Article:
موضوع بالانجليزي عن اثار تدمر
بحث تعبير برجراف بريزنتيشن بالانجليزي عن اثار تدمر
من بنى تدمر
موضوع انجليزي عن موقع اثري في سوريا
موضوع انجليزي عن قلعة حلب
موضوع انجليزي عن جامع الاموي
موضوع انجليزي عن دمشق
موضوع انجليزي عن موقع سياحي في سوريا
مملكة تدمر زنوبيا
أين تقع آثار تدمر
موضوع عن آثار تدمر
١ تدمر معالم تدمر المعابد المدافن
Palmyra is 215 km (134 mi) northeast of the Syrian capital, Damascus, in an oasis surrounded by palms (of which twenty varieties have been reported). Two mountain ranges overlook the city; the northern Palmyrene mountain belt from the north and the southern Palmyrene mountains from the southwest. In the south and the east Palmyra is exposed to the Syrian Desert. A small wadi called Wadi al-Qubur (Valley of Tombs) crosses the area, flowing from the western hills past the city before disappearing in the eastern gardens of the oasis. South of the wadi is a spring, Efqa. Pliny the Elder described the town in the 70s AD as famous for its desert location, the richness of its soil, and the springs surrounding it, which made agriculture and herding possible
Between 1749 and 1751, the antiquarians Robert Wood, John Bouverie and James Dawkins began an expedition to view the ancient sites of the Eastern Mediterranean which had hitherto been viewed as inaccessible to eighteenth-century tourists. Bouverie passed away in 1750, but Wood and Dawkins continued on to Syria and the Levant to view the ancient cities of Baalbek and Palmyra.
Due to the arid climate of the Syrian interior, the ruins were remarkably well preserved and provided exquisite examples of classical architecture. Unlike earlier antiquarian works which portrayed only the most picturesque views of ancient sites, Wood also measured and recorded proportions of columns and remnants of friezes and ceilings. This approach to antiquarianism was one of the first of its kind and influenced both antiquarians and architects in Britain and France throughout the later eighteenth century. Wood was also a friend of the architect Robert Adam and the engravings made from Baalbek and Palmyra came to influence Adam's unique style, most notably at Osterley Manor and Syon House.
An oasis in the Syrian desert, north-east of Damascus, Palmyra contains the monumental ruins of a great city that was one of the most important cultural centres of the ancient world. From the 1st to the 2nd century, the art and architecture of Palmyra, standing at the crossroads of several civilizations, married Graeco-Roman techniques with local traditions and Persian influences.
First mentioned in the archives of Mari in the 2nd millennium BC, Palmyra was an established caravan oasis when it came under Roman control in the mid-first century AD as part of the Roman province of Syria. It grew steadily in importance as a city on the trade route linking Persia, India and China with the Roman Empire, marking the crossroads of several civilisations in the ancient world. A grand, colonnaded street of 1100 metres' length forms the monumental axis of the city, which together with secondary colonnaded cross streets links the major public monuments including the Temple of Ba'al, Diocletian's Camp, the Agora, Theatre, other temples and urban quarters. Architectural ornament including unique examples of funerary sculpture unites the forms of Greco-roman art with indigenous elements and Persian influences in a strongly original style. Outside the city's walls are remains of a Roman aqueduct and immense necropolises.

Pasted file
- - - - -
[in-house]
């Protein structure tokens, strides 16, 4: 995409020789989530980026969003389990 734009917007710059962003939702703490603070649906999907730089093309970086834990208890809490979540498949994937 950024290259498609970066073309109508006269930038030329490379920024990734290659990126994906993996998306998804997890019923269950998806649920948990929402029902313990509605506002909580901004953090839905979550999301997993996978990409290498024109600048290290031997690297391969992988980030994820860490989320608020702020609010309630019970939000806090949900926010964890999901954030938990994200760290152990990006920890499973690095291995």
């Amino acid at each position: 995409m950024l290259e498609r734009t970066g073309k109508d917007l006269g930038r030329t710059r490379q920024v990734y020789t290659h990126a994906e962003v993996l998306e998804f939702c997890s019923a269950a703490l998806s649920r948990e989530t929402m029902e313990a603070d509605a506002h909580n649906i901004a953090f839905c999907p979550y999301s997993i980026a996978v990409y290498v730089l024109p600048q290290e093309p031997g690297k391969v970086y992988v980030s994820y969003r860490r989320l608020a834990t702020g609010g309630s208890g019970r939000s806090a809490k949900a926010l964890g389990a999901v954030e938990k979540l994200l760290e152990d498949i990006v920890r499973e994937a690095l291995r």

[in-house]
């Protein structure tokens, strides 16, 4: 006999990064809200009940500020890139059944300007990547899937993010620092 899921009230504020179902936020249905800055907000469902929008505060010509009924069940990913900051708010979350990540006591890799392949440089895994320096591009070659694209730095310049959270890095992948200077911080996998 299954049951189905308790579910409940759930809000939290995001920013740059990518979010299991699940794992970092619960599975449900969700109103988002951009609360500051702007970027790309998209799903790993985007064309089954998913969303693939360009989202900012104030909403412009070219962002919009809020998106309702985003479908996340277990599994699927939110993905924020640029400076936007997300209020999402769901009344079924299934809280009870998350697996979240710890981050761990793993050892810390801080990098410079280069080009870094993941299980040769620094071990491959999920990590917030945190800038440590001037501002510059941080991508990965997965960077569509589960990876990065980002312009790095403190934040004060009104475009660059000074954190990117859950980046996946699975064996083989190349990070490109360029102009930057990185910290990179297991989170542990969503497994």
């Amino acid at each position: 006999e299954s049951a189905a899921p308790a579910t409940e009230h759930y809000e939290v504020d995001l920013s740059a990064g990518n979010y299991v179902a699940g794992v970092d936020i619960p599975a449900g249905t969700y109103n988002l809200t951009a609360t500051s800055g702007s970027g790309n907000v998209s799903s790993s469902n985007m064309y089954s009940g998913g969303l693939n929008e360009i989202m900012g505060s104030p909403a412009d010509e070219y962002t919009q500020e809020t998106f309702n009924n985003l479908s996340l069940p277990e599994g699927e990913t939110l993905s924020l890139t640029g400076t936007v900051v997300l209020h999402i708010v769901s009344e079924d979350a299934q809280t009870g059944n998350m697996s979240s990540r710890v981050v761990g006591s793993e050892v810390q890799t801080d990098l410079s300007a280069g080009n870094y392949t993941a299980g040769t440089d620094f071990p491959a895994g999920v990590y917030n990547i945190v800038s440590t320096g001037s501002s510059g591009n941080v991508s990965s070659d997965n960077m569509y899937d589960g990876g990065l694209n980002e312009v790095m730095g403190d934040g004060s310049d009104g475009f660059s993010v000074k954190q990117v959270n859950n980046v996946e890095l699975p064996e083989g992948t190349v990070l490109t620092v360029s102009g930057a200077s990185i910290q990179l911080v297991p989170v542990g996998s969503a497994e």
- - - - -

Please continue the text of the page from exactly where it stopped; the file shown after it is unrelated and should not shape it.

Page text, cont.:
Discovery of the ruined city by travellers in the 17th and 18th centuries resulted in its subsequent influence on architectural styles.
Criterion (i): The splendour of the ruins of Palmyra, rising out of the Syrian desert north-east of Damascus is testament to the unique aesthetic achievement of a wealthy caravan oasis intermittently under the rule of Rome from the Ier to the 3rd century AD. The grand colonnade constitutes a characteristic example of a type of structure which represents a major artistic development.
Criterion (ii): Recognition of the splendour of the ruins of Palmyra by travellers in the 17th and 18th centuries contributed greatly to the subsequent revival of classical architectural styles and urban design in the West.
Criterion (iv): The grand monumental colonnaded street, open in the centre with covered side passages, and subsidiary cross streets of similar design together with the major public buildings, form an outstanding illustration of architecture and urban layout at the peak of Rome's expansion in and engagement with the East. The great temple of Ba'al is considered one of the most important religious buildings of the 1st century AD in the East and of unique design. The carved sculptural treatment of the monumental archway through which the city is approached from the great temple is an outstanding example of Palmyrene art. The large scale funerary monuments outside the city walls in the area known as the Valley of the Tombs display distinctive decoration and construction methods.